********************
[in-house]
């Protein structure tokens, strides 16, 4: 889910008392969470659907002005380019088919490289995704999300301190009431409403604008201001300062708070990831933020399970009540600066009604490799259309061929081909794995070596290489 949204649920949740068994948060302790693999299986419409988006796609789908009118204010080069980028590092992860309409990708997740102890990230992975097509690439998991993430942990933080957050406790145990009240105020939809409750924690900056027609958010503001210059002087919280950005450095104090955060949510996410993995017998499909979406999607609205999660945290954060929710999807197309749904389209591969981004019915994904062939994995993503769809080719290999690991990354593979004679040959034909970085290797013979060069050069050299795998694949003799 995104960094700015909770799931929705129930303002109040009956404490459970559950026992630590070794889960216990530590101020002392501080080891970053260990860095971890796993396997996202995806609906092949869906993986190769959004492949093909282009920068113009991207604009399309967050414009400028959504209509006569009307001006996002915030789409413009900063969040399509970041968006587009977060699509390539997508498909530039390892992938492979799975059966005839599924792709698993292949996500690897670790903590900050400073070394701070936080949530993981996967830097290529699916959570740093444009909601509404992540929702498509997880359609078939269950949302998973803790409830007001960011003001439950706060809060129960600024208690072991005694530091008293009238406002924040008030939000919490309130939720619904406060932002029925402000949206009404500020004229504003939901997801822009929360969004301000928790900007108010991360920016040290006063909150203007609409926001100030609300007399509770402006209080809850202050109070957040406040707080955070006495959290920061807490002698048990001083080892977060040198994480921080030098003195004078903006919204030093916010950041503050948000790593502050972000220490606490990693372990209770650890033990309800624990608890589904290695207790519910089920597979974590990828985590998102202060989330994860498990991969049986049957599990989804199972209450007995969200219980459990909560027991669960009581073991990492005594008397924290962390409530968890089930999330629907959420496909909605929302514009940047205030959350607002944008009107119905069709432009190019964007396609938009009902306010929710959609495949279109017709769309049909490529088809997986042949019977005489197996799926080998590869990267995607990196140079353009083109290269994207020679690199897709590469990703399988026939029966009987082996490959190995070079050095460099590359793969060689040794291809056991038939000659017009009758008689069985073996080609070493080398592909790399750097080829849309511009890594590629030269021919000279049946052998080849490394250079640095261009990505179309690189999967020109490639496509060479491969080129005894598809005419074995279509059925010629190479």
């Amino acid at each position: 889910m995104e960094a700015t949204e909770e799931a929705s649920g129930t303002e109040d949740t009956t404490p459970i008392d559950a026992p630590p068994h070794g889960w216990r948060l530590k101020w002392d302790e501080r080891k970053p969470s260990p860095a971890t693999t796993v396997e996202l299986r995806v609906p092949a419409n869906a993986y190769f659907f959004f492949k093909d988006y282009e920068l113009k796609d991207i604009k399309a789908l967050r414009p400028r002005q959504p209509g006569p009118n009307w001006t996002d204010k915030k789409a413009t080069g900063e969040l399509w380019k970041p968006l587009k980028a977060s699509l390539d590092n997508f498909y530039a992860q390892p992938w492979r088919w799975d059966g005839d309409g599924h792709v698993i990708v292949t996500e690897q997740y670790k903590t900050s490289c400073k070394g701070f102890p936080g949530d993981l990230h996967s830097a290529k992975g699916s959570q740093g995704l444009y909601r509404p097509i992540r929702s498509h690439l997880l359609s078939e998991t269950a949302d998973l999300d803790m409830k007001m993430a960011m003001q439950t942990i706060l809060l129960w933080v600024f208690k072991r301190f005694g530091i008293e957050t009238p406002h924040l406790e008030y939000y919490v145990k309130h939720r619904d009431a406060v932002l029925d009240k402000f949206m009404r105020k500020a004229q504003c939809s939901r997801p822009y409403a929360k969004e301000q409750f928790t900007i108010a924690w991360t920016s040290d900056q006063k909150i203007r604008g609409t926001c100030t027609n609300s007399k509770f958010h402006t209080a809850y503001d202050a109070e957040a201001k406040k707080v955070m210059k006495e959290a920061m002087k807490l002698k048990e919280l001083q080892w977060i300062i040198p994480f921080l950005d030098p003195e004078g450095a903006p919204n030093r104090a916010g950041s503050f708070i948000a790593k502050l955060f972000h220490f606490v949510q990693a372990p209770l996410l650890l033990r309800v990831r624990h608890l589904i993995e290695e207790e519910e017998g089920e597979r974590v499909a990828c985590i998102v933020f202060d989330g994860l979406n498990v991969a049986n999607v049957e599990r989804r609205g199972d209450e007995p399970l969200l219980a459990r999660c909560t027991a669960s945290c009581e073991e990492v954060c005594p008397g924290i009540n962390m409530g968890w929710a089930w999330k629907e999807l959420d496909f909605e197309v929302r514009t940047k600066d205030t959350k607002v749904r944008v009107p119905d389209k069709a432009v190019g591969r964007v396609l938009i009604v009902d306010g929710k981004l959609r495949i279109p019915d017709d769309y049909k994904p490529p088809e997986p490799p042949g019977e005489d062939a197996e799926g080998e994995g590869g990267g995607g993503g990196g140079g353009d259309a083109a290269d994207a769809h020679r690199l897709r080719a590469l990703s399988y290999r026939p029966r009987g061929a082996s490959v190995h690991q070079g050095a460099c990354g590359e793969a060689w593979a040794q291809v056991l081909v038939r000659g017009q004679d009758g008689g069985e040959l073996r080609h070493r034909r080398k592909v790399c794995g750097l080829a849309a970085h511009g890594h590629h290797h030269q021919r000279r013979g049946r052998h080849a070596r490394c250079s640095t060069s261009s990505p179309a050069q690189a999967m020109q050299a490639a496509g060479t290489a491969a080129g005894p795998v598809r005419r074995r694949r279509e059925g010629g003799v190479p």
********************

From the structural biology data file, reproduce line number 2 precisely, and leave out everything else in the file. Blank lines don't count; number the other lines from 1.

């Protein structure tokens, strides 16, 4: 889910008392969470659907002005380019088919490289995704999300301190009431409403604008201001300062708070990831933020399970009540600066009604490799259309061929081909794995070596290489 949204649920949740068994948060302790693999299986419409988006796609789908009118204010080069980028590092992860309409990708997740102890990230992975097509690439998991993430942990933080957050406790145990009240105020939809409750924690900056027609958010503001210059002087919280950005450095104090955060949510996410993995017998499909979406999607609205999660945290954060929710999807197309749904389209591969981004019915994904062939994995993503769809080719290999690991990354593979004679040959034909970085290797013979060069050069050299795998694949003799 995104960094700015909770799931929705129930303002109040009956404490459970559950026992630590070794889960216990530590101020002392501080080891970053260990860095971890796993396997996202995806609906092949869906993986190769959004492949093909282009920068113009991207604009399309967050414009400028959504209509006569009307001006996002915030789409413009900063969040399509970041968006587009977060699509390539997508498909530039390892992938492979799975059966005839599924792709698993292949996500690897670790903590900050400073070394701070936080949530993981996967830097290529699916959570740093444009909601509404992540929702498509997880359609078939269950949302998973803790409830007001960011003001439950706060809060129960600024208690072991005694530091008293009238406002924040008030939000919490309130939720619904406060932002029925402000949206009404500020004229504003939901997801822009929360969004301000928790900007108010991360920016040290006063909150203007609409926001100030609300007399509770402006209080809850202050109070957040406040707080955070006495959290920061807490002698048990001083080892977060040198994480921080030098003195004078903006919204030093916010950041503050948000790593502050972000220490606490990693372990209770650890033990309800624990608890589904290695207790519910089920597979974590990828985590998102202060989330994860498990991969049986049957599990989804199972209450007995969200219980459990909560027991669960009581073991990492005594008397924290962390409530968890089930999330629907959420496909909605929302514009940047205030959350607002944008009107119905069709432009190019964007396609938009009902306010929710959609495949279109017709769309049909490529088809997986042949019977005489197996799926080998590869990267995607990196140079353009083109290269994207020679690199897709590469990703399988026939029966009987082996490959190995070079050095460099590359793969060689040794291809056991038939000659017009009758008689069985073996080609070493080398592909790399750097080829849309511009890594590629030269021919000279049946052998080849490394250079640095261009990505179309690189999967020109490639496509060479491969080129005894598809005419074995279509059925010629190479």